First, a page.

Remember Kercher, prosecutor tells jury
Italian prosecutors have urged a jury considering an appeal by two convicted murderers of British student Meredith Kercher to remember her family. …
Before a packed courtroom, prosecutor Giancarlo Costagliola denounced the media campaign that made “everyone feel like the parents” of Knox and Sollecito.
“As you make your decision, I wish that you jurors feel a little bit like the parents of Meredith Kercher, a serious, studious girl whose life was taken by these two kids from good families,” he said.
This statement is obviously an attempt to appeal to the emotions of the jury (I wasn’t aware that appeals had juries; they don’t in the UK, where trials can be held with a jury but all appeals are held by panels of judges) and treat the case as some sort of judicial theatre in which the jury is an audience. The feelings of the Kercher family are irrelevant here, because what is being decided is not whether Amanda Knox and her co-defendant Raffaele Sollecito serve fifteen years, thirty or more, but whether they are guilty at all, or totally innocent. The reason we don’t “consider the victim” (or the family of the victim) in such cases is because they are not the ones at risk of a miscarriage of justice; the defendant is.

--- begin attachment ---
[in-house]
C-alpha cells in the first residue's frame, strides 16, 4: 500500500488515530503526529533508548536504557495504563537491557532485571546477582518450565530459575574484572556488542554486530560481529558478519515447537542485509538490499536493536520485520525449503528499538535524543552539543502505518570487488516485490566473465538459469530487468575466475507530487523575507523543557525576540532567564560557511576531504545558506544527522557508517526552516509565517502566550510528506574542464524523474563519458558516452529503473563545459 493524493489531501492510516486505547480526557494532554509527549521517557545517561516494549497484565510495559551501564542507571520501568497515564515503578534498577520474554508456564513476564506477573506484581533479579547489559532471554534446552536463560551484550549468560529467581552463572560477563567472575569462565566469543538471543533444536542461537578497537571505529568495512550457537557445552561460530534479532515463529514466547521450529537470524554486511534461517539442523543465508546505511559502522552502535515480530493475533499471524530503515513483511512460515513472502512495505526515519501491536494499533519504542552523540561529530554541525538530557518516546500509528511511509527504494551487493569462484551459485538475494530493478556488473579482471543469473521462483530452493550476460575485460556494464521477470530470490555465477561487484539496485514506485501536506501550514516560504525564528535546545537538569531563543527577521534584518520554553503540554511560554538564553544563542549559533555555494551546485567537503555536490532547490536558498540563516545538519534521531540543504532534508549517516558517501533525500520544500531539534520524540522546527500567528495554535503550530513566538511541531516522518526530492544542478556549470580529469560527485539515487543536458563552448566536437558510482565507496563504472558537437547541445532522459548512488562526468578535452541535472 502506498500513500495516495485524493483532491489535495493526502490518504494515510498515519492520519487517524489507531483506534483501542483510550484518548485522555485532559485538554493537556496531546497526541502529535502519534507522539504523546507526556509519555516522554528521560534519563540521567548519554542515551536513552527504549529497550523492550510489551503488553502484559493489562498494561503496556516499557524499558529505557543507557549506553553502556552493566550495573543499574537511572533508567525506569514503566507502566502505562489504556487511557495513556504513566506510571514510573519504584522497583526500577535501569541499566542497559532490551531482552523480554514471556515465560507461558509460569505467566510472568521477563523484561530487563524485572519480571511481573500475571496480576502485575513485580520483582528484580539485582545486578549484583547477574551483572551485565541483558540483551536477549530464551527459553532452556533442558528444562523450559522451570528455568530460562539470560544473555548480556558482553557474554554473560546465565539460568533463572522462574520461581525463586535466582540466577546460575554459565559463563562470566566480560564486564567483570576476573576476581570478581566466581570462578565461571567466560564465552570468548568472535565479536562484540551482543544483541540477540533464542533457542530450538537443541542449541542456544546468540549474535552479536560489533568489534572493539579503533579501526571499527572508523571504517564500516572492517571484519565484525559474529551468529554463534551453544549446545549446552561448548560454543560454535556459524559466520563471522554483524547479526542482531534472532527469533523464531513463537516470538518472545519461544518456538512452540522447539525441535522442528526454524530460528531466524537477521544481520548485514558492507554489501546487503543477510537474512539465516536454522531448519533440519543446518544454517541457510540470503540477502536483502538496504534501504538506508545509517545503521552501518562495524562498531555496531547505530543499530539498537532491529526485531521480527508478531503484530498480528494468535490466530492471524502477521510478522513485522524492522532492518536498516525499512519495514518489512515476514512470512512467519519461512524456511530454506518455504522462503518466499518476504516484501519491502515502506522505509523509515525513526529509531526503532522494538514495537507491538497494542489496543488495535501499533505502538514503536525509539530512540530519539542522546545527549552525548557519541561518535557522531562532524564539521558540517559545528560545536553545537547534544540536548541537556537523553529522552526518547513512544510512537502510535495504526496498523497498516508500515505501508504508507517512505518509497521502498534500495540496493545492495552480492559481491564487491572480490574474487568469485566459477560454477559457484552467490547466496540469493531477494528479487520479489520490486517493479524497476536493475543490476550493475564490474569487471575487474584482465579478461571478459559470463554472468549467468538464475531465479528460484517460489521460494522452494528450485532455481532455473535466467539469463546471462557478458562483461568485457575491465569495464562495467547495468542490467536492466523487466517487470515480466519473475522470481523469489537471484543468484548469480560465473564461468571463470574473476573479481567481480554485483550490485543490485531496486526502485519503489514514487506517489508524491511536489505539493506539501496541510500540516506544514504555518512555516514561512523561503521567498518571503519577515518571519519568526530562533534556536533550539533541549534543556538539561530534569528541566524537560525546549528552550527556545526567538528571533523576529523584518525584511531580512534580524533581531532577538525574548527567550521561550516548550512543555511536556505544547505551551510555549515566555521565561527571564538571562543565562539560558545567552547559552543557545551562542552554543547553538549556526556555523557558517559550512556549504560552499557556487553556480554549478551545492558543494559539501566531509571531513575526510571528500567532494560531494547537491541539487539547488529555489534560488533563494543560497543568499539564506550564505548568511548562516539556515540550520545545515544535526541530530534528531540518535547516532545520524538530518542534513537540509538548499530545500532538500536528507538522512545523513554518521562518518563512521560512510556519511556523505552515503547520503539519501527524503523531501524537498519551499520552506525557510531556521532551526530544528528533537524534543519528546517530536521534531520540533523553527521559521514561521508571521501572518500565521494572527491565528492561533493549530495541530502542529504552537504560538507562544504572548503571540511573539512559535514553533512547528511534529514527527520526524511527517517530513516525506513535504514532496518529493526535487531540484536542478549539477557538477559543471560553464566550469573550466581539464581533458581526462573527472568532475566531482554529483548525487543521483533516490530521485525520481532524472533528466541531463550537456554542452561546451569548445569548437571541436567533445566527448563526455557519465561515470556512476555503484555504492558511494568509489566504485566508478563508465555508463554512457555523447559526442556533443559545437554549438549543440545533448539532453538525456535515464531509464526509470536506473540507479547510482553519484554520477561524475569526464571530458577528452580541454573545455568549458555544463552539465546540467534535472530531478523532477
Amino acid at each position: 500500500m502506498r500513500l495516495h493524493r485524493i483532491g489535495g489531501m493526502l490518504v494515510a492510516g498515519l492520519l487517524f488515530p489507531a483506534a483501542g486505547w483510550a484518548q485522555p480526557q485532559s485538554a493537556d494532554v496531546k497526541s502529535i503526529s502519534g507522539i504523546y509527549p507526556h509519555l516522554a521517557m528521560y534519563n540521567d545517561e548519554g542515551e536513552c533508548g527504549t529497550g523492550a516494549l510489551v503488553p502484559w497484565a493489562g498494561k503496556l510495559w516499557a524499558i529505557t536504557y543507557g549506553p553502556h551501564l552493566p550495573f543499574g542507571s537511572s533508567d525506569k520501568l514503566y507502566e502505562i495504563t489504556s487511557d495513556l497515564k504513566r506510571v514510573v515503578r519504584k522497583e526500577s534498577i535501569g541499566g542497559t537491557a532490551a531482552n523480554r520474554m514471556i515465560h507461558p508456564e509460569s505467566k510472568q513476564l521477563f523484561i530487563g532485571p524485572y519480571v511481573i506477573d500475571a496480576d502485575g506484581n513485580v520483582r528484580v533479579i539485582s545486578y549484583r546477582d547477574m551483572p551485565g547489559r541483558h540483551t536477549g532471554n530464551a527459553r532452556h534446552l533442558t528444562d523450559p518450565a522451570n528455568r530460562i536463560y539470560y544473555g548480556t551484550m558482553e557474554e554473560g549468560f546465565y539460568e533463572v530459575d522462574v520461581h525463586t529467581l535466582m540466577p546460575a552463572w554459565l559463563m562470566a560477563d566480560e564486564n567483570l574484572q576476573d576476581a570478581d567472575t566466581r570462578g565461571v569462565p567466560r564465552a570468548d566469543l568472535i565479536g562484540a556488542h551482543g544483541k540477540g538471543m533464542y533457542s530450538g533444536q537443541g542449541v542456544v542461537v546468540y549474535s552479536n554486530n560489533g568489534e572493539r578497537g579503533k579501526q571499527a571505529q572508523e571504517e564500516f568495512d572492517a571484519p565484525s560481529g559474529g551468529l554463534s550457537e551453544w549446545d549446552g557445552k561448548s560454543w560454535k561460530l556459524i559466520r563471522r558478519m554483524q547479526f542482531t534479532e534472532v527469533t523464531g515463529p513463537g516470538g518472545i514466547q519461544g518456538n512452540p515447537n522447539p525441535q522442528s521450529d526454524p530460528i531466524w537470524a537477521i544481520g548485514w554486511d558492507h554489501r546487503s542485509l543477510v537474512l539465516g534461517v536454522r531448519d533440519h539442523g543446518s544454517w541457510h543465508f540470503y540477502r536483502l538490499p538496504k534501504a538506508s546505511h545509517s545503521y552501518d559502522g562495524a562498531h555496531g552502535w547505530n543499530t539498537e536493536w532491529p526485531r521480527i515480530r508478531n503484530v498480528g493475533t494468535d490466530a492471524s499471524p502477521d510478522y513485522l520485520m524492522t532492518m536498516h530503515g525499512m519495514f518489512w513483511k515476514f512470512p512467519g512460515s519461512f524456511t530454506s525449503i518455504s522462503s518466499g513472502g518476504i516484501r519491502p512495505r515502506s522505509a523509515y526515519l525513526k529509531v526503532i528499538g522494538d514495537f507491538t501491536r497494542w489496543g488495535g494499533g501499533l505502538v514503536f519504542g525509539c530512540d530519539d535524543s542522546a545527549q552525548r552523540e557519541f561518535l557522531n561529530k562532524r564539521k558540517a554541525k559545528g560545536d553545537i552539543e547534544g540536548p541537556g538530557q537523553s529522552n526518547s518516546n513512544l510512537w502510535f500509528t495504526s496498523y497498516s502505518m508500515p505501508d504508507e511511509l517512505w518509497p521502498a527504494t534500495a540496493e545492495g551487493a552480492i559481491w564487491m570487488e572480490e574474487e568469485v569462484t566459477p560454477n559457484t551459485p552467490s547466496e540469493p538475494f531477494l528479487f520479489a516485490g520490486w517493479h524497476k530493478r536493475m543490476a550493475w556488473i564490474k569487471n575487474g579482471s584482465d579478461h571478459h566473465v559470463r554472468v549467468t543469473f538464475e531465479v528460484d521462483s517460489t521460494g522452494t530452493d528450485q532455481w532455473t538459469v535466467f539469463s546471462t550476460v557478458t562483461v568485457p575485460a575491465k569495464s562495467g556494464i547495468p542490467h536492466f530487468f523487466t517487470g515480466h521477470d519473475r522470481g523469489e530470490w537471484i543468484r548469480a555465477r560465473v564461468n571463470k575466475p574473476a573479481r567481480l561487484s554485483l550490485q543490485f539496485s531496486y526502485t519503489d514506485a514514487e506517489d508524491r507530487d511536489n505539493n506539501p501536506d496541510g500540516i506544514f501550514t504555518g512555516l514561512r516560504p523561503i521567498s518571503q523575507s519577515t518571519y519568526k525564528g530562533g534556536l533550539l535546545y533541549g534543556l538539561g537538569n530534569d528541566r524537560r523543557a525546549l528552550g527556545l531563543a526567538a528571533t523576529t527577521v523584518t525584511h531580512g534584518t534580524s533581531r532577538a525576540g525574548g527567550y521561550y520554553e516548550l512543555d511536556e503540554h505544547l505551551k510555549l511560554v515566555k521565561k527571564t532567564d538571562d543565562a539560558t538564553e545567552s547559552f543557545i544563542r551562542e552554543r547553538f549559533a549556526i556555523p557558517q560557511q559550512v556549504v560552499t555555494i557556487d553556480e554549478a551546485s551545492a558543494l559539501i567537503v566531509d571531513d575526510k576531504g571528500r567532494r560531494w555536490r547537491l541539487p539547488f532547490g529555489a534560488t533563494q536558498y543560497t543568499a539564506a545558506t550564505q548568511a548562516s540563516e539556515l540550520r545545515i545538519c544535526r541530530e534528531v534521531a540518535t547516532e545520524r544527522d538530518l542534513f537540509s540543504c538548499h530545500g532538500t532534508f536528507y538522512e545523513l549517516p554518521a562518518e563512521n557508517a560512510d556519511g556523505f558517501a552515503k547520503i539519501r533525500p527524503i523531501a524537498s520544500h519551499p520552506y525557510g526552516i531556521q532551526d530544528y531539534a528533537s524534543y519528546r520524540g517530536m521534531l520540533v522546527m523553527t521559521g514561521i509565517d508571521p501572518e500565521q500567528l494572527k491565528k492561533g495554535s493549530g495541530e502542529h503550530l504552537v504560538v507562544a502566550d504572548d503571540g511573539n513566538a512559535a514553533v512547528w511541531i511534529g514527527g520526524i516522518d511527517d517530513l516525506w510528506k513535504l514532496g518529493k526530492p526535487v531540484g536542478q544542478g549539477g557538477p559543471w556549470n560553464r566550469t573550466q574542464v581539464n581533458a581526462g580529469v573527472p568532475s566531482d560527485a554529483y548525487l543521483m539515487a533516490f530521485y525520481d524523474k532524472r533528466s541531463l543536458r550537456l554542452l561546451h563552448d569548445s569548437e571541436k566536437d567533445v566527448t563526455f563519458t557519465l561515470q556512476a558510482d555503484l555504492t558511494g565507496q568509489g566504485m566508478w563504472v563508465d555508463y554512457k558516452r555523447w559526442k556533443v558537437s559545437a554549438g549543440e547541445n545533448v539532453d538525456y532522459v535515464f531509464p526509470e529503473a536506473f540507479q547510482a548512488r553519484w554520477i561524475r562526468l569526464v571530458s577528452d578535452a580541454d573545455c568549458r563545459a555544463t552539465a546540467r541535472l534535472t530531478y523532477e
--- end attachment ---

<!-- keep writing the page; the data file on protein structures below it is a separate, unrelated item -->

If the Kerchers choose to continue believing that Knox and Sollecito are guilty in the fact of much evidence that they are not, that should not persuade anyone that they are in fact guilty. The judge should have intervened, stopped his rhetoric and told the jury to ignore it.
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